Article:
"I'm going to get really testy if you don't finish this."
"Seriously, I need this on my desk by Tuesday."
"The entire project will fail if you don't start working harder."
"I've had it, you're fired if you don't get this done."
Do we have their attention yet? Maybe not.
One of the biggest problems with anyone under 25 is that they just don't commit to things unless you start getting testy with them. It's not about lowering the bar so they can succeed. It's not about taking out a ruler and slapping it against a desk until they finally listen. According to a professor I spoke with recently, it's about seeing where they could be 5 to 10 years from now and giving them a clear goal.
"Research seems to indicate that Millennials tend to put off commitment until somewhere in their mid-twenties," says Andrew Harris, PhD, a professor at Crown College in St. Bonifacius, Minn., who has worked in higher-education since 2004.
He said this is true in their relationships, with work projects, with homework--everything in life. It is not completely systemic to the 18-34 age group or those who are in college. He says there are many students who do commit to even the minor tasks and get things done without constant badgering and reminders.
The problem for business owners who want to employ Millennials--now the largest labor force in the U.S. according to this recent report--is that we don't have the time to plead with them until they get their work done. We're also inundated and overwhelmed on a daily basis. There's an expectation in a small business in particular that employees will carry their own weight, gets things done or figure out how, and won't need constant supervision--also known as babysitting--at work.
"As we get deeper into the Millennial generation in higher education, student motivation becomes harder to come by," says Harris. "But it has also been my experience that when they are offered an attractive career path, students in their early 20s can suddenly become driven and single-minded."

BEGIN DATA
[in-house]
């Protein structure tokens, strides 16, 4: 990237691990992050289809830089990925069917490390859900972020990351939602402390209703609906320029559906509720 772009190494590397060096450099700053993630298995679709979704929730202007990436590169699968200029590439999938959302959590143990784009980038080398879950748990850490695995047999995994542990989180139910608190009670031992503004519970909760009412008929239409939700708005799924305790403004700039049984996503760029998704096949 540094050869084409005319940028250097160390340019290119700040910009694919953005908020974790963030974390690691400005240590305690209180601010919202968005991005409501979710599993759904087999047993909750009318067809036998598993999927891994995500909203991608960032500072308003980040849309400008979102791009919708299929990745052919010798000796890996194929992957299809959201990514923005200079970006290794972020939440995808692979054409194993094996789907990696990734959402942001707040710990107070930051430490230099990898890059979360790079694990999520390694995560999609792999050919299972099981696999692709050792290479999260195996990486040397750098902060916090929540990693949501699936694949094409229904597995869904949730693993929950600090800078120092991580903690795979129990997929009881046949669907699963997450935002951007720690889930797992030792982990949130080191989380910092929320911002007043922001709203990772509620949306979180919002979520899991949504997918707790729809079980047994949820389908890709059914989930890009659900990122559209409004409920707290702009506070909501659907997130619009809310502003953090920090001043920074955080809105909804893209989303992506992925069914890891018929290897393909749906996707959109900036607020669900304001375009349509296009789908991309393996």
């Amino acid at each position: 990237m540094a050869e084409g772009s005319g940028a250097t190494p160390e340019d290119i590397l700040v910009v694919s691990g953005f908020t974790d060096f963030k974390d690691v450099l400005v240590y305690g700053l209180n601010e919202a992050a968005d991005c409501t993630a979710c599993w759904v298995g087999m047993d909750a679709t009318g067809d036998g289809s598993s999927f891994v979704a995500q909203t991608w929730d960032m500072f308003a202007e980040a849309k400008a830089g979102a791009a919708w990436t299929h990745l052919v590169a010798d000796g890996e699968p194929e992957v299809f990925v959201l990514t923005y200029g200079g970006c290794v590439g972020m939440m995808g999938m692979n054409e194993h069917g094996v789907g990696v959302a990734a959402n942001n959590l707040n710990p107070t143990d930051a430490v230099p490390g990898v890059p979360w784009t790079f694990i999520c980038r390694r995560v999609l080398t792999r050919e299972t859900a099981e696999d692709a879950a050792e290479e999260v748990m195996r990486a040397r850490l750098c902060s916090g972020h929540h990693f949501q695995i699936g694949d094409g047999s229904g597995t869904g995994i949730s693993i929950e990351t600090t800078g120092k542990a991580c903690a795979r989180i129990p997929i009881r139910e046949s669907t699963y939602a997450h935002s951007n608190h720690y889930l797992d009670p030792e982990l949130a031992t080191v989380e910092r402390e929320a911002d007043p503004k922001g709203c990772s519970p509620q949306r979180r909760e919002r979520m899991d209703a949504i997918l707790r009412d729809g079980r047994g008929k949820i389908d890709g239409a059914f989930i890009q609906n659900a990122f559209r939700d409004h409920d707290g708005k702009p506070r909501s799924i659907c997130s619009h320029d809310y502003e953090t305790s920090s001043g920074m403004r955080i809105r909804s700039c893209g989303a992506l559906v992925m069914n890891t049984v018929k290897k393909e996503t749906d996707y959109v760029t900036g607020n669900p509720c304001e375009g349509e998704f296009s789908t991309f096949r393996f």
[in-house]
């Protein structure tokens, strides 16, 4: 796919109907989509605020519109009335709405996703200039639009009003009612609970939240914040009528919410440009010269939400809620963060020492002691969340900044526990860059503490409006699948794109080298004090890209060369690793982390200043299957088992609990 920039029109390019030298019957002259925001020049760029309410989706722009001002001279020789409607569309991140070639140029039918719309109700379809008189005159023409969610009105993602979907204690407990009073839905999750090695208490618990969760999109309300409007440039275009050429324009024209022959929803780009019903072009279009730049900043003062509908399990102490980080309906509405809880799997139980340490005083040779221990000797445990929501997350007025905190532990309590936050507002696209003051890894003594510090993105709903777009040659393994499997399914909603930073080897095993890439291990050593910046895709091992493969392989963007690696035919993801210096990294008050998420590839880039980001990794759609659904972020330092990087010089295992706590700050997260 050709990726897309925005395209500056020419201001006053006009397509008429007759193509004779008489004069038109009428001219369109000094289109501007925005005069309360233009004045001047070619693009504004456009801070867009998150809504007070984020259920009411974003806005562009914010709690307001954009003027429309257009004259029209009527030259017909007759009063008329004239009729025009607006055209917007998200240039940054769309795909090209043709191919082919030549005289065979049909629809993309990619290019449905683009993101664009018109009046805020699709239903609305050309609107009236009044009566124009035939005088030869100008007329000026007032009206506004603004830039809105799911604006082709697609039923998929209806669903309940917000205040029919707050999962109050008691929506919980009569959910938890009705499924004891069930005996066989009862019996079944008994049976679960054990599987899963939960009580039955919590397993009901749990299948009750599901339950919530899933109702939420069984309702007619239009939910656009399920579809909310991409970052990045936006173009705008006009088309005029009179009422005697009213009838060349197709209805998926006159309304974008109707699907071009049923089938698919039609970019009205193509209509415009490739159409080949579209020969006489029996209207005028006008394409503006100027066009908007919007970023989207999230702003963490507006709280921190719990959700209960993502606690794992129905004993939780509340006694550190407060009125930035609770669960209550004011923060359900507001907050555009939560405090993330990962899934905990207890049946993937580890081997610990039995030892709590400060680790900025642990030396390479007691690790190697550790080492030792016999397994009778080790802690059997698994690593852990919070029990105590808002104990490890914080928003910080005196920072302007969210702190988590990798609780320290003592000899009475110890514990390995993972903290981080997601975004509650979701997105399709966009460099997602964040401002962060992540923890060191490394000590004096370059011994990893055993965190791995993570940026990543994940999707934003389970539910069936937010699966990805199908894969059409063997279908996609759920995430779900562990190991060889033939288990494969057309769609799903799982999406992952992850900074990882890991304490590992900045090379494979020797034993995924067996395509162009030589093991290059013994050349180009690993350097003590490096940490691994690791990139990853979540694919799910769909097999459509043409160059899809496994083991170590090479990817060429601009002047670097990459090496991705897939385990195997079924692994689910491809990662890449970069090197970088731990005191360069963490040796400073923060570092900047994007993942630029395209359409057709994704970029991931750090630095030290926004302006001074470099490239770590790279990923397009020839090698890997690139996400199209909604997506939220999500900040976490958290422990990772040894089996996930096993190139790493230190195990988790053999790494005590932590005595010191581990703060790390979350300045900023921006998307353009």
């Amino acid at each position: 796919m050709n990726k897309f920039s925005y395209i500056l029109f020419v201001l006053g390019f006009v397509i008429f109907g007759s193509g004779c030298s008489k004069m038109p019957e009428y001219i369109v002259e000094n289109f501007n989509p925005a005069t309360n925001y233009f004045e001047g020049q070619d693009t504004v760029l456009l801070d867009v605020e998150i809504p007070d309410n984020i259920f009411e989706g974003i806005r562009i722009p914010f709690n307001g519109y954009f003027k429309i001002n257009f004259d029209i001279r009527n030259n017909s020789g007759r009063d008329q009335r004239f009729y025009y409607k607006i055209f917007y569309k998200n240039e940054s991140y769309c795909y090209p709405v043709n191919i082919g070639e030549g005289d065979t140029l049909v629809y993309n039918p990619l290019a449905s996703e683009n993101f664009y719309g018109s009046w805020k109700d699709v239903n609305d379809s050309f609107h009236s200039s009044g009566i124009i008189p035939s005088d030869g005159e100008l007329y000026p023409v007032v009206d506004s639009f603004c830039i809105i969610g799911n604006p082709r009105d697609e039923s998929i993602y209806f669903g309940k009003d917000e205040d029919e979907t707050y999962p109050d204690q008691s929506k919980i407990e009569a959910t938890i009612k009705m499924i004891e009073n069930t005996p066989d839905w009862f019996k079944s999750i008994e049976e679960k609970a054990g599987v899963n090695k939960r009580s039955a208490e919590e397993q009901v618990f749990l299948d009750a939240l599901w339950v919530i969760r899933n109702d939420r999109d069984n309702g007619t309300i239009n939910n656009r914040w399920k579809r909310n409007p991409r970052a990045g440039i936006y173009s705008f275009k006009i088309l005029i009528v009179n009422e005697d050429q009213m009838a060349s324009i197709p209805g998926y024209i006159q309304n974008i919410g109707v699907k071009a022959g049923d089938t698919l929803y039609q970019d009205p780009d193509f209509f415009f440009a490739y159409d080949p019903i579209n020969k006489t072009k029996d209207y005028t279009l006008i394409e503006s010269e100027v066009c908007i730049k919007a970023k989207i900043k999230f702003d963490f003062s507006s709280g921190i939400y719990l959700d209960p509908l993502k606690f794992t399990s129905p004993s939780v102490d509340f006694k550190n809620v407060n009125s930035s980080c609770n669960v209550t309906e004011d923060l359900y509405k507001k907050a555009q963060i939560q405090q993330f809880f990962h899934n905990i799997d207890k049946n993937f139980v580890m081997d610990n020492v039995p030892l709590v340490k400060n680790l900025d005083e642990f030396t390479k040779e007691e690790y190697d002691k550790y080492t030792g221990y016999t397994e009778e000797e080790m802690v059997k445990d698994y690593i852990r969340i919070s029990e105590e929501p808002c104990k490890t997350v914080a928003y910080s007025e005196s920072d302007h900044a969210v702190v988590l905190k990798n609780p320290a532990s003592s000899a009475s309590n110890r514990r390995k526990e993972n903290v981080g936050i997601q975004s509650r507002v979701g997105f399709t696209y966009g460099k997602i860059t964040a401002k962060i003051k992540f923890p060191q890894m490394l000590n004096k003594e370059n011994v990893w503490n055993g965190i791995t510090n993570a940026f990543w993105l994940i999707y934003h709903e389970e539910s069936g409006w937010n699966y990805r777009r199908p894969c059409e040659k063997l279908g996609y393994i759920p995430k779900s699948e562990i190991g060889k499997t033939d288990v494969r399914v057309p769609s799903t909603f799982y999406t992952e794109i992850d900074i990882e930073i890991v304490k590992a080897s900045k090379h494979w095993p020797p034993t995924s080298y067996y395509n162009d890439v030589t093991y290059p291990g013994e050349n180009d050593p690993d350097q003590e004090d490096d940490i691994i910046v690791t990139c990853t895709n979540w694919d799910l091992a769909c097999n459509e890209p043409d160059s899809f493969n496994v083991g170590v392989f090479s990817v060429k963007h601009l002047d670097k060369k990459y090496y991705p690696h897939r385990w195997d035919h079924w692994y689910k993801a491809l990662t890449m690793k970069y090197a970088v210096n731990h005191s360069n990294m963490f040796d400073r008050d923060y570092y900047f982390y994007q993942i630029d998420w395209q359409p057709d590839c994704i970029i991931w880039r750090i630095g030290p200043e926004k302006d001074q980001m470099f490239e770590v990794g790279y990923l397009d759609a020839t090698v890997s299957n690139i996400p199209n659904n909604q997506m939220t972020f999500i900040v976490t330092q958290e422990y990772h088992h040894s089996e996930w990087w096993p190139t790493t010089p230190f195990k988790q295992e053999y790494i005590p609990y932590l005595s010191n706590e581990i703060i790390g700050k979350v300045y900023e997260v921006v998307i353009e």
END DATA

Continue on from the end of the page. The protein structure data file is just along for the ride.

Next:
The main point here? It's really important to find the triggers points that help Millennials commit fully to a task. They need something that motivates them. Maybe it won't be a promise of huge riches or a lofty position in the firm, but it should present a clear advantage. They are no longer going to commit only because they should, or the boss told them to do a task, or it's in their job description.
In my experience, it's a bit more subtle than that. Because Millennials expect to be part of the process and require near-constant feedback, it's important to make sure they know all of the reasons why even a minor task is important. You can no longer just make blind assignments. You have to explain the what, the why, and the how to them. Then you can set them free to work independently.
Another important management technique is to make sure they have the opportunity to give you feedback. OK, they didn't deliver as expected. You're bummed out about that. (We still use the word "bummed" which is also a differentiator.) We jump on their failure. Yet, we don't always ask the questions: How could I have explained this better to you? What are some of the things I did that made it seem like this wasn't important? How can I improve next time in my communication?
We don't do that because we're the boss, right? Well, they don't always care about the boss. In fact, the "boss" is the person they respect the most.
With Millennials, there is a failure to commit problem, but there is also a failure on our part to communicate in ways they understand, to incentivize them, and to provide a 360-degree feedback loop. When they fail, we have to be ready to accept some of the blame. Are we doing that? Let me know what you think.